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Nebraska school district offers lesson on debt financing

The Superintendent of the Nebraska City School District made an uncomfortable presentation to his community this week. Mark Fritch stood in front of Nebraska City taxpayers and explained to them that the school district has accumulated $36M in debts since the 1980’s. Those debts are now strangling the school district, and he would like the voters to authorize tax money to clear them. The district’s long-standing habit of debt financing for construction projects has left the district with too little cash to operate.

It all started in the 1980’s, ironically with cash flow problems. To alleviate them, the district began to borrow money. It now has the full array of debt financing, including standard bank loans, lines of credit and tax anticipation notes. A tax anticipation note is a short-term loan that uses future tax revenues to guarantee repayment.

And then there were the construction bonds the district issued in 2007. Aside from poor timing, the district issued those bonds against its existing tax appropriation instead of going to the voters for a tax-financed bond authorization. Among all the funny things that happened in 2007, a not-so-funny thing happened: the general contractor on the district’s construction project overspent the construction budget. The school board at the time fired the GC and took over payments to the subcontractors. (Sound familiar?) Instead of making the construction budget problem better, it naturally made things worse for the district.

Debt financing is an unacceptable risk

So, back to those tax anticipation notes. The district anticipated an increase in the tax revenue. As it turns out, the local population has stagnated, which means that school enrollment has also stagnated. So, the school district did not get the anticipated tax funding from the State. Nebraska – like Michigan – uses a per-pupil appropriation. When the student population drops, so does the district’s state appropriation. And for good measure, the school district has a higher-than-average number of special education students, ESL students and students living in poverty. Which means its operating expenses have gone up while its revenues have not.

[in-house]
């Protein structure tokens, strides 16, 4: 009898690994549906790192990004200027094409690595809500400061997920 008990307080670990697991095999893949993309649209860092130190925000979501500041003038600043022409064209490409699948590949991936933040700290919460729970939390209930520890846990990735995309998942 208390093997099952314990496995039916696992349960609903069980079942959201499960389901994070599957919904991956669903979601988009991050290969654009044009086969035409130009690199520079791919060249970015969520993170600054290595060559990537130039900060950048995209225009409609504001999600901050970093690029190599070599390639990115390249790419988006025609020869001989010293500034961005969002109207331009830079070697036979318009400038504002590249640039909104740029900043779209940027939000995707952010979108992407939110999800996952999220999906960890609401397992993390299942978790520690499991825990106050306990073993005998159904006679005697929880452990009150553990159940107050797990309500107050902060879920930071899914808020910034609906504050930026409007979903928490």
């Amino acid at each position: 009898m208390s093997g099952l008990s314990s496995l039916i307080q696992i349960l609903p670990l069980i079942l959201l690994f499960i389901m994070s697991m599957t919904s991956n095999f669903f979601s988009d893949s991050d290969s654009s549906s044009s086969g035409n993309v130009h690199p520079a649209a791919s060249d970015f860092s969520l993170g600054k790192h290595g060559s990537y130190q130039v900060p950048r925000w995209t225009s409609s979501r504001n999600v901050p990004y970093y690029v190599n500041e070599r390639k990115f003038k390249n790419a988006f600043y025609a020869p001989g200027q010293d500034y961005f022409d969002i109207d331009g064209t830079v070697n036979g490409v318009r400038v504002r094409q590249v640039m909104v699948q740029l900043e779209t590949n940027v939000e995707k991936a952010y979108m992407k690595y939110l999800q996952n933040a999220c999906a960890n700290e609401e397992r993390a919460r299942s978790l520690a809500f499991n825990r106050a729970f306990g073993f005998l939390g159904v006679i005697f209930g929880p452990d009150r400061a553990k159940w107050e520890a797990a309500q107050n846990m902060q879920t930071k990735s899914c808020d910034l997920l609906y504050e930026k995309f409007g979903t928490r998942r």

Did I mention that Nebraska caps property taxes? So, like Michigan, there is an arbitrary cap on property tax increases in any given year. Regardless of how much property values rise, the law limits tax collections. Currently, 80% of the allowable increase in tax collections goes to the district’s debt payments. The district is now begging for a five year override of the maximum allowable tax rate to generate more cash. Even with the increase, the district estimates that it will take 8-10 years to resolve the debt.

This is the danger of debt financing by public entities. It builds sandcastles out of assumptions about the availability of tax revenue over a long period of time. And no one can possibly anticipate how those sands will shift.

Simply put, tax revenues aren’t guaranteed. And increases in tax revenues are restricted by law. Using unguaranteed revenue to guarantee long-term debt repayment is – in two words– phenomenally stupid.

Going to the voters and asking for tax-backed bonds insulates the General Fund from unforeseeable events and shifting circumstances. It is the exact opposite of phenomenally stupid.

Photo Credit: Gerwin Filius , via Flickr